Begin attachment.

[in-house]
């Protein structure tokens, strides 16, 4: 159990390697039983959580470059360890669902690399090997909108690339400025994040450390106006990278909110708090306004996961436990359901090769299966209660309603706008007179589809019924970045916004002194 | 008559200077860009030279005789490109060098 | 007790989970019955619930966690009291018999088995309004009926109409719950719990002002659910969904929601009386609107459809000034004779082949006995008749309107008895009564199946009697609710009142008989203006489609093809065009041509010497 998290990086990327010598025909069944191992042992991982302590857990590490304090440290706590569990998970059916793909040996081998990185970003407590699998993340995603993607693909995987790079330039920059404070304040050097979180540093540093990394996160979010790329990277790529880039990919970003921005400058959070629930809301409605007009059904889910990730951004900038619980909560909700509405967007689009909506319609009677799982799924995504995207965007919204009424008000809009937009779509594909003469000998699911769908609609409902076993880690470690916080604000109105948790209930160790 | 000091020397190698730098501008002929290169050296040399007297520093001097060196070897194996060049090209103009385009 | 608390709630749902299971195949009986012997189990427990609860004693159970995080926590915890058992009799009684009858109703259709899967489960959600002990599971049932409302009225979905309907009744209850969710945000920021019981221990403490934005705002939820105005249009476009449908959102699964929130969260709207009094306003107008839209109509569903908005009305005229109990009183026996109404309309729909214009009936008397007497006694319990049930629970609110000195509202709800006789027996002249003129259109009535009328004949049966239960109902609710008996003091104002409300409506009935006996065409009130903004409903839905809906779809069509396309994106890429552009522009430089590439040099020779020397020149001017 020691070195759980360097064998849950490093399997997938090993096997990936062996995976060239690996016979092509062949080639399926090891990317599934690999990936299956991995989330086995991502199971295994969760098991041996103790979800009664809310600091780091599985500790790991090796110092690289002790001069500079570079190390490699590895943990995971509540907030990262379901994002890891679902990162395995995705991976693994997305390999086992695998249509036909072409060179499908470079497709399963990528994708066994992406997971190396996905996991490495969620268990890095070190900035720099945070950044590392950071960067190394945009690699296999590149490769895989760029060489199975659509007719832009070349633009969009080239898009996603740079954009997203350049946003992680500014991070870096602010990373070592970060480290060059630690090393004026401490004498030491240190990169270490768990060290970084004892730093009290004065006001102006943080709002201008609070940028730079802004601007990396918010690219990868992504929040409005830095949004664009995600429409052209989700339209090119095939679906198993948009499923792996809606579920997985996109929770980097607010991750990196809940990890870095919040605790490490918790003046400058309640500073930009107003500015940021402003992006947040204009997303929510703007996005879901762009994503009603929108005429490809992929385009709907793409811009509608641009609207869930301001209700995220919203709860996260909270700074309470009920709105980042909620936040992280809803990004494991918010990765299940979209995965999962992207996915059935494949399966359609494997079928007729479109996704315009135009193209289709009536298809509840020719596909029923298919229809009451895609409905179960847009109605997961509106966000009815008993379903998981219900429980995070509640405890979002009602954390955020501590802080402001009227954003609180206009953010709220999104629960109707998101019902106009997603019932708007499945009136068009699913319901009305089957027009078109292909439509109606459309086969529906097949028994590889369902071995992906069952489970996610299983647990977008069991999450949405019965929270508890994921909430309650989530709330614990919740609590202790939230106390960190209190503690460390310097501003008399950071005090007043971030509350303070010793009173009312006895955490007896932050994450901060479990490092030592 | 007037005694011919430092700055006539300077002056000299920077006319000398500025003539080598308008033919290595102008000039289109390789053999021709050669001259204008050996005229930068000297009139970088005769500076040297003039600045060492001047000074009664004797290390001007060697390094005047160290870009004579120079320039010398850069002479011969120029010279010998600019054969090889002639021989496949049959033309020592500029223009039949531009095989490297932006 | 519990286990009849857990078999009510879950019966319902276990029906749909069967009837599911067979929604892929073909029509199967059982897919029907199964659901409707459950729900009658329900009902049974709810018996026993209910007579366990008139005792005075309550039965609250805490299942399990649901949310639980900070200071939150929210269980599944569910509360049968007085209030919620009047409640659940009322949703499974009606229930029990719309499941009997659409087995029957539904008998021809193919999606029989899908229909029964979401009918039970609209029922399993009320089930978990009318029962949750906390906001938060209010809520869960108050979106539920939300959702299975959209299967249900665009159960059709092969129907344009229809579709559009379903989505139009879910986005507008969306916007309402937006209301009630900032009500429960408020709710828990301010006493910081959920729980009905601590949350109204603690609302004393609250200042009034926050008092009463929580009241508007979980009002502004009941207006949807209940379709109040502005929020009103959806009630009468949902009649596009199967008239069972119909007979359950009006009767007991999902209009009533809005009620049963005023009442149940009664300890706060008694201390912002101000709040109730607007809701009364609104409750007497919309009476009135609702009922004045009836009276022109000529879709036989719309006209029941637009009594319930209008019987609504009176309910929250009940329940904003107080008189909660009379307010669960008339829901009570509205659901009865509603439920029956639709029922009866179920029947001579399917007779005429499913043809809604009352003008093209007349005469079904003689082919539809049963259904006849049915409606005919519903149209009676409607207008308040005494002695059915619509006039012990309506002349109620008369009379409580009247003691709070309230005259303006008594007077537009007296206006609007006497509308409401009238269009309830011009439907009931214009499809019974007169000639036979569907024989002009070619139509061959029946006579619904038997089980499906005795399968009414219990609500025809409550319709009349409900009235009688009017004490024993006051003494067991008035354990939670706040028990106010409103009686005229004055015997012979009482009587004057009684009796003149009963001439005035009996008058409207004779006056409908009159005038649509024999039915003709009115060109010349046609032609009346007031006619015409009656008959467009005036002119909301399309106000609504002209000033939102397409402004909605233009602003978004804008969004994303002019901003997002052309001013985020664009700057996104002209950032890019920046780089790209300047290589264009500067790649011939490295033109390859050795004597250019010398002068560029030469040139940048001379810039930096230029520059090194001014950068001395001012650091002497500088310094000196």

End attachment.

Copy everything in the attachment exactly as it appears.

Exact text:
[in-house]
């Protein structure tokens, strides 16, 4: 159990390697039983959580470059360890669902690399090997909108690339400025994040450390106006990278909110708090306004996961436990359901090769299966209660309603706008007179589809019924970045916004002194 | 008559200077860009030279005789490109060098 | 007790989970019955619930966690009291018999088995309004009926109409719950719990002002659910969904929601009386609107459809000034004779082949006995008749309107008895009564199946009697609710009142008989203006489609093809065009041509010497 998290990086990327010598025909069944191992042992991982302590857990590490304090440290706590569990998970059916793909040996081998990185970003407590699998993340995603993607693909995987790079330039920059404070304040050097979180540093540093990394996160979010790329990277790529880039990919970003921005400058959070629930809301409605007009059904889910990730951004900038619980909560909700509405967007689009909506319609009677799982799924995504995207965007919204009424008000809009937009779509594909003469000998699911769908609609409902076993880690470690916080604000109105948790209930160790 | 000091020397190698730098501008002929290169050296040399007297520093001097060196070897194996060049090209103009385009 | 608390709630749902299971195949009986012997189990427990609860004693159970995080926590915890058992009799009684009858109703259709899967489960959600002990599971049932409302009225979905309907009744209850969710945000920021019981221990403490934005705002939820105005249009476009449908959102699964929130969260709207009094306003107008839209109509569903908005009305005229109990009183026996109404309309729909214009009936008397007497006694319990049930629970609110000195509202709800006789027996002249003129259109009535009328004949049966239960109902609710008996003091104002409300409506009935006996065409009130903004409903839905809906779809069509396309994106890429552009522009430089590439040099020779020397020149001017 020691070195759980360097064998849950490093399997997938090993096997990936062996995976060239690996016979092509062949080639399926090891990317599934690999990936299956991995989330086995991502199971295994969760098991041996103790979800009664809310600091780091599985500790790991090796110092690289002790001069500079570079190390490699590895943990995971509540907030990262379901994002890891679902990162395995995705991976693994997305390999086992695998249509036909072409060179499908470079497709399963990528994708066994992406997971190396996905996991490495969620268990890095070190900035720099945070950044590392950071960067190394945009690699296999590149490769895989760029060489199975659509007719832009070349633009969009080239898009996603740079954009997203350049946003992680500014991070870096602010990373070592970060480290060059630690090393004026401490004498030491240190990169270490768990060290970084004892730093009290004065006001102006943080709002201008609070940028730079802004601007990396918010690219990868992504929040409005830095949004664009995600429409052209989700339209090119095939679906198993948009499923792996809606579920997985996109929770980097607010991750990196809940990890870095919040605790490490918790003046400058309640500073930009107003500015940021402003992006947040204009997303929510703007996005879901762009994503009603929108005429490809992929385009709907793409811009509608641009609207869930301001209700995220919203709860996260909270700074309470009920709105980042909620936040992280809803990004494991918010990765299940979209995965999962992207996915059935494949399966359609494997079928007729479109996704315009135009193209289709009536298809509840020719596909029923298919229809009451895609409905179960847009109605997961509106966000009815008993379903998981219900429980995070509640405890979002009602954390955020501590802080402001009227954003609180206009953010709220999104629960109707998101019902106009997603019932708007499945009136068009699913319901009305089957027009078109292909439509109606459309086969529906097949028994590889369902071995992906069952489970996610299983647990977008069991999450949405019965929270508890994921909430309650989530709330614990919740609590202790939230106390960190209190503690460390310097501003008399950071005090007043971030509350303070010793009173009312006895955490007896932050994450901060479990490092030592 | 007037005694011919430092700055006539300077002056000299920077006319000398500025003539080598308008033919290595102008000039289109390789053999021709050669001259204008050996005229930068000297009139970088005769500076040297003039600045060492001047000074009664004797290390001007060697390094005047160290870009004579120079320039010398850069002479011969120029010279010998600019054969090889002639021989496949049959033309020592500029223009039949531009095989490297932006 | 519990286990009849857990078999009510879950019966319902276990029906749909069967009837599911067979929604892929073909029509199967059982897919029907199964659901409707459950729900009658329900009902049974709810018996026993209910007579366990008139005792005075309550039965609250805490299942399990649901949310639980900070200071939150929210269980599944569910509360049968007085209030919620009047409640659940009322949703499974009606229930029990719309499941009997659409087995029957539904008998021809193919999606029989899908229909029964979401009918039970609209029922399993009320089930978990009318029962949750906390906001938060209010809520869960108050979106539920939300959702299975959209299967249900665009159960059709092969129907344009229809579709559009379903989505139009879910986005507008969306916007309402937006209301009630900032009500429960408020709710828990301010006493910081959920729980009905601590949350109204603690609302004393609250200042009034926050008092009463929580009241508007979980009002502004009941207006949807209940379709109040502005929020009103959806009630009468949902009649596009199967008239069972119909007979359950009006009767007991999902209009009533809005009620049963005023009442149940009664300890706060008694201390912002101000709040109730607007809701009364609104409750007497919309009476009135609702009922004045009836009276022109000529879709036989719309006209029941637009009594319930209008019987609504009176309910929250009940329940904003107080008189909660009379307010669960008339829901009570509205659901009865509603439920029956639709029922009866179920029947001579399917007779005429499913043809809604009352003008093209007349005469079904003689082919539809049963259904006849049915409606005919519903149209009676409607207008308040005494002695059915619509006039012990309506002349109620008369009379409580009247003691709070309230005259303006008594007077537009007296206006609007006497509308409401009238269009309830011009439907009931214009499809019974007169000639036979569907024989002009070619139509061959029946006579619904038997089980499906005795399968009414219990609500025809409550319709009349409900009235009688009017004490024993006051003494067991008035354990939670706040028990106010409103009686005229004055015997012979009482009587004057009684009796003149009963001439005035009996008058409207004779006056409908009159005038649509024999039915003709009115060109010349046609032609009346007031006619015409009656008959467009005036002119909301399309106000609504002209000033939102397409402004909605233009602003978004804008969004994303002019901003997002052309001013985020664009700057996104002209950032890019920046780089790209300047290589264009500067790649011939490295033109390859050795004597250019010398002068560029030469040139940048001379810039930096230029520059090194001014950068001395001012650091002497500088310094000196």